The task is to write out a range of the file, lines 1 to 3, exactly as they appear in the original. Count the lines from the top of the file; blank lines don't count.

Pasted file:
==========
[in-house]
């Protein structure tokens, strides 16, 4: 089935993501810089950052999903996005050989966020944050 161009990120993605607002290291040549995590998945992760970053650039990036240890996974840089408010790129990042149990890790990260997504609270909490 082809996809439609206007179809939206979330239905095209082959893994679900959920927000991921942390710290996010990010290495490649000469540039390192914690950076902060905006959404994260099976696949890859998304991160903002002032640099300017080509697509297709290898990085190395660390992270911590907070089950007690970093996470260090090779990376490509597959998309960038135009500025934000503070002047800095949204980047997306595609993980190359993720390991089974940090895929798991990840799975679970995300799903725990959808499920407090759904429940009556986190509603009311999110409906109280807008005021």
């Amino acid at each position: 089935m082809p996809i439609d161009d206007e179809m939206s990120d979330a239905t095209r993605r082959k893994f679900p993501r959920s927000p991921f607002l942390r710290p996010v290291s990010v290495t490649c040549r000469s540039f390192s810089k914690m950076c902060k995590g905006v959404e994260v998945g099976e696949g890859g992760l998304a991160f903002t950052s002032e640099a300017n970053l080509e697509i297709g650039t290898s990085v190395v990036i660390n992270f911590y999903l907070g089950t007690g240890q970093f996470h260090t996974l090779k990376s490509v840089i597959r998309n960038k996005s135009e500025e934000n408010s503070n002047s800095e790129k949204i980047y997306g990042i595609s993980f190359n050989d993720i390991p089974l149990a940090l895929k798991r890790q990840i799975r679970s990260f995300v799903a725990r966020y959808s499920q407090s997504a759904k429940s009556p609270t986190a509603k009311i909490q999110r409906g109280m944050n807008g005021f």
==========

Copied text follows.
[in-house]
């Protein structure tokens, strides 16, 4: 089935993501810089950052999903996005050989966020944050 161009990120993605607002290291040549995590998945992760970053650039990036240890996974840089408010790129990042149990890790990260997504609270909490 082809996809439609206007179809939206979330239905095209082959893994679900959920927000991921942390710290996010990010290495490649000469540039390192914690950076902060905006959404994260099976696949890859998304991160903002002032640099300017080509697509297709290898990085190395660390992270911590907070089950007690970093996470260090090779990376490509597959998309960038135009500025934000503070002047800095949204980047997306595609993980190359993720390991089974940090895929798991990840799975679970995300799903725990959808499920407090759904429940009556986190509603009311999110409906109280807008005021």
């Amino acid at each position: 089935m082809p996809i439609d161009d206007e179809m939206s990120d979330a239905t095209r993605r082959k893994f679900p993501r959920s927000p991921f607002l942390r710290p996010v290291s990010v290495t490649c040549r000469s540039f390192s810089k914690m950076c902060k995590g905006v959404e994260v998945g099976e696949g890859g992760l998304a991160f903002t950052s002032e640099a300017n970053l080509e697509i297709g650039t290898s990085v190395v990036i660390n992270f911590y999903l907070g089950t007690g240890q970093f996470h260090t996974l090779k990376s490509v840089i597959r998309n960038k996005s135009e500025e934000n408010s503070n002047s800095e790129k949204i980047y997306g990042i595609s993980f190359n050989d993720i390991p089974l149990a940090l895929k798991r890790q990840i799975r679970s990260f995300v799903a725990r966020y959808s499920q407090s997504a759904k429940s009556p609270t986190a509603k009311i909490q999110r409906g109280m944050n807008g005021f």